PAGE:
My son is a senior in high school and is trying to decide what to major in. He has chosen Business, but he wants to narrow it down a little further to make sure the school he chooses offers his concentration. Entrepreneurship is a major that pops up at a number of the schools he is applying to.
Entrepreneurship… isn’t that what you become when you major in business and go out on your own? How do you major in something that is a byproduct of doing something else? It’s like majoring in getting rich before majoring in something that makes you rich, isn’t it?
Maybe not. Being an entrepreneur seems to be a state of mind – a bit of genetic wiring that makes one act on their creative instincts versus suppressing them in favor of “learning the ropes” through working for others. Working for others and doing a great job will methodically and incrementally improve the employee’s proficiency at a task or series of tasks. Studying accounting will teach one the mechanics of proper accounting methodology but will it help them start their own accounting firm? Studying engineering or information systems will develop skills that will eventually allow students to build skyscrapers or program robots, but will those skills teach them how to start their own engineering or software development firms?
If we agree the answer is “no” then the next question worth asking is: does one need to be an accountant, an engineer or a software developer to launch one of those businesses? A true entrepreneur will fearlessly build businesses in promising markets by carefully outsourcing the right experts to deliver the end product, often knowing very little about the business they are launching.
Restaurants, despite being renowned for high failure rates and long hours, can be great additions to an entrepreneur’s portfolio. As restaurant consultants, we often troubleshoot restaurants in distress. We find those that are owned by former restaurant employees are also more prone to having operational problems – the very problems they are hired to hold in check when working for someone else. We get into the restaurant and quickly find that those owners are doing far too many tasks themselves versus delegating those tasks to their staffs and holding them accountable for execution. Why? Because employees-turned-owners do what they know how to do…they work in the business. Entrepreneurs who struggle suffer a different illness – they are often over confident in their ability to “figure it out” so they not only don’t know how to build a successful concept, but they undervalue the need to find people who do. Actually, most frequently, they mis-identify low level or inexpensive surrogates and expect them to have the skill set to create systems and bring their business to market.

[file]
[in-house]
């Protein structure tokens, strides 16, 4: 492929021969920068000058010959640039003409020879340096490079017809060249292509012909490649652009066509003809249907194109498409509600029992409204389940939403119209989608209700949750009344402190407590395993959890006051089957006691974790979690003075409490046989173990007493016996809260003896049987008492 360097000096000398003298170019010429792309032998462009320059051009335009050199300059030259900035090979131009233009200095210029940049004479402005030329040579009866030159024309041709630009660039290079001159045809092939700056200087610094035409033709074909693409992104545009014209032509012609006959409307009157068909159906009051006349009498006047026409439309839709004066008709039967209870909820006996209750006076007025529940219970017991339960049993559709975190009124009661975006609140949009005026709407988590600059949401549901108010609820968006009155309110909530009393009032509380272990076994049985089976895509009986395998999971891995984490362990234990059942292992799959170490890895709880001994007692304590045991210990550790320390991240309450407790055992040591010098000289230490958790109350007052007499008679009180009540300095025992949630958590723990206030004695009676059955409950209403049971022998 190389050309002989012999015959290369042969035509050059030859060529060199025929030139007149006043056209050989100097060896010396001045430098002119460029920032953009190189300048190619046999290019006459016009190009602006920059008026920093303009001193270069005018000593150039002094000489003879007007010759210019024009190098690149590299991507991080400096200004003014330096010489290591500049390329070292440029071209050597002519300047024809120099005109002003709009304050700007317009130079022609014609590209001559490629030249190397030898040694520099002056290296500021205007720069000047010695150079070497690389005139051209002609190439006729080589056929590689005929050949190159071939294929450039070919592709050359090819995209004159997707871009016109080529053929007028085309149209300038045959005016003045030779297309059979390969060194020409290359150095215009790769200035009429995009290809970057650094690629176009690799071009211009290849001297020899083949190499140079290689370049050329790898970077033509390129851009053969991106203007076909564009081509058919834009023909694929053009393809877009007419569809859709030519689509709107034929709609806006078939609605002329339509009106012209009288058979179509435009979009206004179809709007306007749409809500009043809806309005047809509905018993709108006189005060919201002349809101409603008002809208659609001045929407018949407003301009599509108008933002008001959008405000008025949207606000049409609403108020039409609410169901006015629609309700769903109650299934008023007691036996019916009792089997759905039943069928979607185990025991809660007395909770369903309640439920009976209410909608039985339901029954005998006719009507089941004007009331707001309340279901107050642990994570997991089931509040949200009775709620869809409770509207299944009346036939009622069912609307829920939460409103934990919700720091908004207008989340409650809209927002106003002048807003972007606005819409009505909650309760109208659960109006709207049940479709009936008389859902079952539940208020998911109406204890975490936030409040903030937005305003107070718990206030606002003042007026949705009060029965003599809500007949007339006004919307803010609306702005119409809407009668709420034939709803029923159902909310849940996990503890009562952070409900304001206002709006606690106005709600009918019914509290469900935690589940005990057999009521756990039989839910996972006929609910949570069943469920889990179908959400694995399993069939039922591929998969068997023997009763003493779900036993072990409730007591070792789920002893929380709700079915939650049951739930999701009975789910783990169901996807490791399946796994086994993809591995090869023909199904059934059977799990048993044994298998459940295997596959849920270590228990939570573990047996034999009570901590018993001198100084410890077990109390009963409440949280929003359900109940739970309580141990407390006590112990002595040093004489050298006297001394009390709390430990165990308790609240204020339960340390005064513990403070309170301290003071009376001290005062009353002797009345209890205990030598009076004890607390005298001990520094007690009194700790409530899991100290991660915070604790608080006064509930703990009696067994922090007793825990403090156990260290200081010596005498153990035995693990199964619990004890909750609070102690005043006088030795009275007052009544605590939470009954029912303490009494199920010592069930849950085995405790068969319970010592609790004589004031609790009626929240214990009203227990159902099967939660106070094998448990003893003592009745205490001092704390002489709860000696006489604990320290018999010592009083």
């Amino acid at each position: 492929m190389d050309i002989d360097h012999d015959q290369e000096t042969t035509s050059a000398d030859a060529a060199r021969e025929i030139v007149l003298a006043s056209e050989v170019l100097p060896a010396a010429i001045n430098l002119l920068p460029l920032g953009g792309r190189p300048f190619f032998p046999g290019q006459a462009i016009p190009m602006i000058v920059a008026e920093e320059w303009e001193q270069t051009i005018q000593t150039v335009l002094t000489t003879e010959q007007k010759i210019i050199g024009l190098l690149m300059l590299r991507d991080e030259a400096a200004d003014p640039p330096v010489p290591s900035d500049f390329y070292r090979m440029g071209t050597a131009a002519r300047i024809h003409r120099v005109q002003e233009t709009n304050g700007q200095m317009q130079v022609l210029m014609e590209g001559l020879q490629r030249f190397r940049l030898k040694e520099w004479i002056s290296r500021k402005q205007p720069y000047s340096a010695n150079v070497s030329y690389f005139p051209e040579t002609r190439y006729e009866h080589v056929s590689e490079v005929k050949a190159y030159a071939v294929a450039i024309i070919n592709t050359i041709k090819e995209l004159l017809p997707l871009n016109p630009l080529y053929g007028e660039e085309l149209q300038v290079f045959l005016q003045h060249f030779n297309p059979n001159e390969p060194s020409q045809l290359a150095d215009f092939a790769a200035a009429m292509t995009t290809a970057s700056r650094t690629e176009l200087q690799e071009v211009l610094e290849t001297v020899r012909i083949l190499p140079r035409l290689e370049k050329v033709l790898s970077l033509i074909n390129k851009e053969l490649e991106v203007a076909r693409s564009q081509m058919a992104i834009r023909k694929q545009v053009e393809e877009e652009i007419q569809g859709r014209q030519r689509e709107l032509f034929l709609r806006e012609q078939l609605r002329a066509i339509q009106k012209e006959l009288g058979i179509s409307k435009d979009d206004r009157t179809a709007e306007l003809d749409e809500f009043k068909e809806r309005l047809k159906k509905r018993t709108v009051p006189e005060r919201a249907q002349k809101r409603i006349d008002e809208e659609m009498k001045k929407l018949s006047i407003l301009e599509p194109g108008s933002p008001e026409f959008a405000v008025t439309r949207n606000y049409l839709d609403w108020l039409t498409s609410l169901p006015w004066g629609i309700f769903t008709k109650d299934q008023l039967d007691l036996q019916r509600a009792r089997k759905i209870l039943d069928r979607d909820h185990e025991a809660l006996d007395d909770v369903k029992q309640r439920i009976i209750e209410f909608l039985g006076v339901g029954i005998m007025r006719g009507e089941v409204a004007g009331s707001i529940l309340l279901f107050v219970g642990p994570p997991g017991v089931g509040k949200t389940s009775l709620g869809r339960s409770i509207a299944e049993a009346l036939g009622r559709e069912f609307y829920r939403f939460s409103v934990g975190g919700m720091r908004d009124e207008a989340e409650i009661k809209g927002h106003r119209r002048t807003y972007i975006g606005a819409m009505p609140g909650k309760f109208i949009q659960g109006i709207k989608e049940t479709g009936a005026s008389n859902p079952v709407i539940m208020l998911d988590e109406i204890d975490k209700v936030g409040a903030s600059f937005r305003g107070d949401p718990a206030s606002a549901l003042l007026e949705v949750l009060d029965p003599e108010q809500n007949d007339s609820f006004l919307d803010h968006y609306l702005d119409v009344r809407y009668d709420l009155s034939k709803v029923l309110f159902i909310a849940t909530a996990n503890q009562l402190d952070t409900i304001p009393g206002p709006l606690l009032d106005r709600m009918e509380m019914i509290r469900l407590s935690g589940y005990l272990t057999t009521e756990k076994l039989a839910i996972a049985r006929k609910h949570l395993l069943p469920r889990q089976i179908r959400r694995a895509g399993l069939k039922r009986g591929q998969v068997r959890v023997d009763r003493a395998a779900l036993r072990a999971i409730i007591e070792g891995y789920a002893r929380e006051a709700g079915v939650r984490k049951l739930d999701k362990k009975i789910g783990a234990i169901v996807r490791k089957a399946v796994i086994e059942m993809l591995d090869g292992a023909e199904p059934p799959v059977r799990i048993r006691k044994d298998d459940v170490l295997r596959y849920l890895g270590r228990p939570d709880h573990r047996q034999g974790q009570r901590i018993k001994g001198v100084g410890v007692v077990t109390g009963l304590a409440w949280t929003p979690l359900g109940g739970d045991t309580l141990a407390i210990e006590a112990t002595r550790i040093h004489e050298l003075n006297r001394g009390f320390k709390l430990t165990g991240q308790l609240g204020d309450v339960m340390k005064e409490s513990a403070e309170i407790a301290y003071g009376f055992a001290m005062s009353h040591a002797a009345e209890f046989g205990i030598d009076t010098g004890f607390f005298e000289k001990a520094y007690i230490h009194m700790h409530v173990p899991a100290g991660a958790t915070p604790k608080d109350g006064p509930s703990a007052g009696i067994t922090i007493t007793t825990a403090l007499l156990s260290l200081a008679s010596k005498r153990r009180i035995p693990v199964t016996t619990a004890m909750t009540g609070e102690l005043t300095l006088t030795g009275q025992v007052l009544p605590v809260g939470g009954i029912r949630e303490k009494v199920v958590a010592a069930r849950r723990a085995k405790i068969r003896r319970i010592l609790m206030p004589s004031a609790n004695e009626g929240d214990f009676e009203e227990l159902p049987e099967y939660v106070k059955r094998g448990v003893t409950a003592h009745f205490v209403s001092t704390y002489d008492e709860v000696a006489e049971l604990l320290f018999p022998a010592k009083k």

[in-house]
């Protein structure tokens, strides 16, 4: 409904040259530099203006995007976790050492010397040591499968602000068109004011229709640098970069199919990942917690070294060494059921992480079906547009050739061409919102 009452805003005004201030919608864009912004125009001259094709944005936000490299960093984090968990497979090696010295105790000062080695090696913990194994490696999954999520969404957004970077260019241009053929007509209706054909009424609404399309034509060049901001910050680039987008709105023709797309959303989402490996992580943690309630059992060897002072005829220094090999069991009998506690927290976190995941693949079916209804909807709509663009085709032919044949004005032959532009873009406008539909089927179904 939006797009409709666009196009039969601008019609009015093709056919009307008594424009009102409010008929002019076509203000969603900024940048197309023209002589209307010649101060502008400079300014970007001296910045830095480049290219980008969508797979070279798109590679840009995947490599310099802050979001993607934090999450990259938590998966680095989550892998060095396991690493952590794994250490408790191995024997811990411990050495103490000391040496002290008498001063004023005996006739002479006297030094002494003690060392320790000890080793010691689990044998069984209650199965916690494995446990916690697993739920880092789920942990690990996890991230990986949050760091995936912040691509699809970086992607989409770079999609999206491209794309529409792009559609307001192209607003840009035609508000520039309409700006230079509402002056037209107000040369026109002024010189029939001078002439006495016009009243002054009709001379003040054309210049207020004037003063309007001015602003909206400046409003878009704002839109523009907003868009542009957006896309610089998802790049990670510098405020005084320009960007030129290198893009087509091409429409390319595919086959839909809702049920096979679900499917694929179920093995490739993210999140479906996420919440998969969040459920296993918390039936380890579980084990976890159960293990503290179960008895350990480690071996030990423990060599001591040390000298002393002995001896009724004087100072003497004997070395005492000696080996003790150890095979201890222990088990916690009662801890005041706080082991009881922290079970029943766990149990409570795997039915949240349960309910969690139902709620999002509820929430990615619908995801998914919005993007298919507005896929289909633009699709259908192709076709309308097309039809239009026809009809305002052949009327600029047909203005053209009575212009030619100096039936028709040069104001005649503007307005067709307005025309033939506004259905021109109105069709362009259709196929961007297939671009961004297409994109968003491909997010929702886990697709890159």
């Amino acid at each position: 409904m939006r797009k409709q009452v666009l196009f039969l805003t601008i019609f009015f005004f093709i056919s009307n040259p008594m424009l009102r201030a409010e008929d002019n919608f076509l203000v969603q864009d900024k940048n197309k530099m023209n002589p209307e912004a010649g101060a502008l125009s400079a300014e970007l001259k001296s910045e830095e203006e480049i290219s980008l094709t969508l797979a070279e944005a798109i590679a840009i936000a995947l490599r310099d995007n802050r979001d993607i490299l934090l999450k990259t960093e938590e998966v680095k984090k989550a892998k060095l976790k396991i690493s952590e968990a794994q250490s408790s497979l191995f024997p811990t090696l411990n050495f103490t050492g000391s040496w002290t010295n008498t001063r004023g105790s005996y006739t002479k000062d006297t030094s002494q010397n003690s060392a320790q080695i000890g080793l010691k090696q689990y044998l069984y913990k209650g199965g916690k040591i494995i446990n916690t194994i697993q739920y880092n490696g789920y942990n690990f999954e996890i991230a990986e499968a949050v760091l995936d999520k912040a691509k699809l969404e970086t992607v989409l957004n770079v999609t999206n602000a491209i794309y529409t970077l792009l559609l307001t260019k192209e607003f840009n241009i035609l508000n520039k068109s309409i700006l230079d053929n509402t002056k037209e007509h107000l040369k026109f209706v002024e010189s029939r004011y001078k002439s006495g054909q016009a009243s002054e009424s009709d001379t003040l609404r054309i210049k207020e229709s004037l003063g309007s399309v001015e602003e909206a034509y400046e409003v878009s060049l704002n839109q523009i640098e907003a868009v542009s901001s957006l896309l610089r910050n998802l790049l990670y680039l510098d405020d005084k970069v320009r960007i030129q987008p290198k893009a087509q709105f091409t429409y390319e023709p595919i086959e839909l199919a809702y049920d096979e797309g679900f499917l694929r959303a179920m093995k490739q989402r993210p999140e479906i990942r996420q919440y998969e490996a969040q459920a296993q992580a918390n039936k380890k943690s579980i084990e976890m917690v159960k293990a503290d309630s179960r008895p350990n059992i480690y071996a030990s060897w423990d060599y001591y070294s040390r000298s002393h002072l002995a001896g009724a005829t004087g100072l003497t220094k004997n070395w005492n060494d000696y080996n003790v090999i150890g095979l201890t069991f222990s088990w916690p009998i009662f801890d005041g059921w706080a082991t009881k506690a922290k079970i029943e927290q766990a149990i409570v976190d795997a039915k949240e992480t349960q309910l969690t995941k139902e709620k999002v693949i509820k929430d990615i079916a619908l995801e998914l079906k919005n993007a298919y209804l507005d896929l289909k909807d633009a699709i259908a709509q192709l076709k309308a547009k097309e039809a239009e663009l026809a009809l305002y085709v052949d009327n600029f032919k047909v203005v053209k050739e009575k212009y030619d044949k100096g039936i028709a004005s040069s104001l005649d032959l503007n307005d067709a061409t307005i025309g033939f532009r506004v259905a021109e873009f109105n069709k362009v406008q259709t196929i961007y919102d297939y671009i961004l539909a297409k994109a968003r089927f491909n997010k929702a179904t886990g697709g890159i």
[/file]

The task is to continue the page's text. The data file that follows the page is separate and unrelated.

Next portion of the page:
Truly restaurants are fun and can be relatively easy to operate provided the right systems and philosophies are in place. They are usually creative endeavors, allowing the owner to create and launch something that makes people happy – whether through food, drink or entertainment. Restaurants are theater… they are parties… a little bit of Hollywood… something to call “my place” – whether by the owner or by patrons. They are popularity contests, sometimes trend setting, sometimes newsworthy, always the talk of the town. Ask yourself why Yelp and Trip Advisor rate and review restaurants but they not accounting or software development firms.
Indeed restaurants can be difficult because of several factors. To name a few:
- the work force is shrinking, and staffing is always a challenge
- restaurants usually produce food and retail food in the same building
- employees feel entitled to the inventory
- inventory has a shelf life
- production methods require skill and discipline to follow recipes (easy to burn a pot of soup or add too much salt)
- trends change
- competition can be fierce
- a restaurants reputation is tied closely to social media reviews
However, a restaurant is also a great addition to a portfolio because they are easy to run from arm’s length with the right systems and training. They round out an entrepreneur’s collection of businesses with something that is fun and social. The business owner that also owns a successful restaurant has achieved something great in the eyes of their peers. They are Renaissance women and men… well rounded. They have social clout and community relevance. They are the hosts of the party and the purveyors of a good time. Most importantly, a well-run restaurant can throw off cash…lots of it. 15% to 20% net income once the concept-development debt has been paid.
Successful entrepreneurs in other businesses should consider opening their own restaurant. The key is to invest in the things that will set it up to run without tying the owner to daily operations: concept development, hiring, training, and, most important, systems. With that in mind, maybe a BBA in Entrepreneurship isn’t weird.
Ray Camillo – Founder & CEO, Blue Orbit Restaurant Consulting
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